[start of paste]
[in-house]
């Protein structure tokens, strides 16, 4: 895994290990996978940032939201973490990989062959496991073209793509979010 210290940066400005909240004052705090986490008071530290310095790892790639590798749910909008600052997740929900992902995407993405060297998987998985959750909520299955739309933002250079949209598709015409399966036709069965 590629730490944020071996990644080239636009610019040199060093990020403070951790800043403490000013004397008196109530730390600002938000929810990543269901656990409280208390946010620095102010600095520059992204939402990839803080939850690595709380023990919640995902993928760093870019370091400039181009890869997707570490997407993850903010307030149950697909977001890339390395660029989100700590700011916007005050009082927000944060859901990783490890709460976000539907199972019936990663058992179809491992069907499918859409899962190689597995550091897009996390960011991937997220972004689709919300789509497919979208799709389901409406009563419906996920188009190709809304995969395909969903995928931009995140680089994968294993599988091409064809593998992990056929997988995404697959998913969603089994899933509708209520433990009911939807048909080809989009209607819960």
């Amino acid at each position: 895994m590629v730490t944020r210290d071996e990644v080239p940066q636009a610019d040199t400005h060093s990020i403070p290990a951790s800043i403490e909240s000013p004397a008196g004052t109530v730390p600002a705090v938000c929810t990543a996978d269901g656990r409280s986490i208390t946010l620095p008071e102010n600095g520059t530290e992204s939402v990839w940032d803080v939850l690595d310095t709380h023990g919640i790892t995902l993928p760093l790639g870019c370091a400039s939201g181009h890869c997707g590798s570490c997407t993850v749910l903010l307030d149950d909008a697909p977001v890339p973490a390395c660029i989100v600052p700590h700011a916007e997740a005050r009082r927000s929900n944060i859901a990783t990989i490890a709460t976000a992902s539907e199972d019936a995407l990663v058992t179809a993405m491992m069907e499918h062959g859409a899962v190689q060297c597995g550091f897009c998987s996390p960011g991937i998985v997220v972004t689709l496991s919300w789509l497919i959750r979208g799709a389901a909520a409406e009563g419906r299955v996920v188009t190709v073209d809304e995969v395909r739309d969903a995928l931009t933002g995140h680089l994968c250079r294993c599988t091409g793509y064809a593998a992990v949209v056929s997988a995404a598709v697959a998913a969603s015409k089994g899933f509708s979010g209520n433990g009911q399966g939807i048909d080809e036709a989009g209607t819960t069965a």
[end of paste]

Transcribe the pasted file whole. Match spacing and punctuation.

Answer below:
[in-house]
């Protein structure tokens, strides 16, 4: 895994290990996978940032939201973490990989062959496991073209793509979010 210290940066400005909240004052705090986490008071530290310095790892790639590798749910909008600052997740929900992902995407993405060297998987998985959750909520299955739309933002250079949209598709015409399966036709069965 590629730490944020071996990644080239636009610019040199060093990020403070951790800043403490000013004397008196109530730390600002938000929810990543269901656990409280208390946010620095102010600095520059992204939402990839803080939850690595709380023990919640995902993928760093870019370091400039181009890869997707570490997407993850903010307030149950697909977001890339390395660029989100700590700011916007005050009082927000944060859901990783490890709460976000539907199972019936990663058992179809491992069907499918859409899962190689597995550091897009996390960011991937997220972004689709919300789509497919979208799709389901409406009563419906996920188009190709809304995969395909969903995928931009995140680089994968294993599988091409064809593998992990056929997988995404697959998913969603089994899933509708209520433990009911939807048909080809989009209607819960």
């Amino acid at each position: 895994m590629v730490t944020r210290d071996e990644v080239p940066q636009a610019d040199t400005h060093s990020i403070p290990a951790s800043i403490e909240s000013p004397a008196g004052t109530v730390p600002a705090v938000c929810t990543a996978d269901g656990r409280s986490i208390t946010l620095p008071e102010n600095g520059t530290e992204s939402v990839w940032d803080v939850l690595d310095t709380h023990g919640i790892t995902l993928p760093l790639g870019c370091a400039s939201g181009h890869c997707g590798s570490c997407t993850v749910l903010l307030d149950d909008a697909p977001v890339p973490a390395c660029i989100v600052p700590h700011a916007e997740a005050r009082r927000s929900n944060i859901a990783t990989i490890a709460t976000a992902s539907e199972d019936a995407l990663v058992t179809a993405m491992m069907e499918h062959g859409a899962v190689q060297c597995g550091f897009c998987s996390p960011g991937i998985v997220v972004t689709l496991s919300w789509l497919i959750r979208g799709a389901a909520a409406e009563g419906r299955v996920v188009t190709v073209d809304e995969v395909r739309d969903a995928l931009t933002g995140h680089l994968c250079r294993c599988t091409g793509y064809a593998a992990v949209v056929s997988a995404a598709v697959a998913a969603s015409k089994g899933f509708s979010g209520n433990g009911q399966g939807i048909d080809e036709a989009g209607t819960t069965a």